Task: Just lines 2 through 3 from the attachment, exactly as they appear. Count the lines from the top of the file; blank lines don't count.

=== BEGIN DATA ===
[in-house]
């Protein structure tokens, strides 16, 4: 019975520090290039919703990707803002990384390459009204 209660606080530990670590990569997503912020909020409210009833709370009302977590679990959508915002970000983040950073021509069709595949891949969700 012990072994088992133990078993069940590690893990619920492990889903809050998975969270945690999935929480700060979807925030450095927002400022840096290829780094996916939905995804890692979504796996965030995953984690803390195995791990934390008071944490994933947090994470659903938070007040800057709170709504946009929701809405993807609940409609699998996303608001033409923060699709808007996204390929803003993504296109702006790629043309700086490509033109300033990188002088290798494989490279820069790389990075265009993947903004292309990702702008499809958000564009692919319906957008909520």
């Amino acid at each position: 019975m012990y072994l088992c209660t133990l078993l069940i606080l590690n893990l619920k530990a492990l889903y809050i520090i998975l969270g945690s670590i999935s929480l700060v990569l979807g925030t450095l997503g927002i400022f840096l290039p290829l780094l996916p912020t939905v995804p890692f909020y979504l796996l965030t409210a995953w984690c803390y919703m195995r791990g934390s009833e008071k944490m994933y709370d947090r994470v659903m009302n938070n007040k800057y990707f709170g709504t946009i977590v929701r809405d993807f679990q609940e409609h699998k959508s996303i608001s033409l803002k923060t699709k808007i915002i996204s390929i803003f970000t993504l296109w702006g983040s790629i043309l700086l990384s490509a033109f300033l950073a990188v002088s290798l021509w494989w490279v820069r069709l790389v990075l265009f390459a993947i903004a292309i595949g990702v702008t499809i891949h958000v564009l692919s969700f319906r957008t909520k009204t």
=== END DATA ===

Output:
């Protein structure tokens, strides 16, 4: 019975520090290039919703990707803002990384390459009204 209660606080530990670590990569997503912020909020409210009833709370009302977590679990959508915002970000983040950073021509069709595949891949969700 012990072994088992133990078993069940590690893990619920492990889903809050998975969270945690999935929480700060979807925030450095927002400022840096290829780094996916939905995804890692979504796996965030995953984690803390195995791990934390008071944490994933947090994470659903938070007040800057709170709504946009929701809405993807609940409609699998996303608001033409923060699709808007996204390929803003993504296109702006790629043309700086490509033109300033990188002088290798494989490279820069790389990075265009993947903004292309990702702008499809958000564009692919319906957008909520």
């Amino acid at each position: 019975m012990y072994l088992c209660t133990l078993l069940i606080l590690n893990l619920k530990a492990l889903y809050i520090i998975l969270g945690s670590i999935s929480l700060v990569l979807g925030t450095l997503g927002i400022f840096l290039p290829l780094l996916p912020t939905v995804p890692f909020y979504l796996l965030t409210a995953w984690c803390y919703m195995r791990g934390s009833e008071k944490m994933y709370d947090r994470v659903m009302n938070n007040k800057y990707f709170g709504t946009i977590v929701r809405d993807f679990q609940e409609h699998k959508s996303i608001s033409l803002k923060t699709k808007i915002i996204s390929i803003f970000t993504l296109w702006g983040s790629i043309l700086l990384s490509a033109f300033l950073a990188v002088s290798l021509w494989w490279v820069r069709l790389v990075l265009f390459a993947i903004a292309i595949g990702v702008t499809i891949h958000v564009l692919s969700f319906r957008t909520k009204t």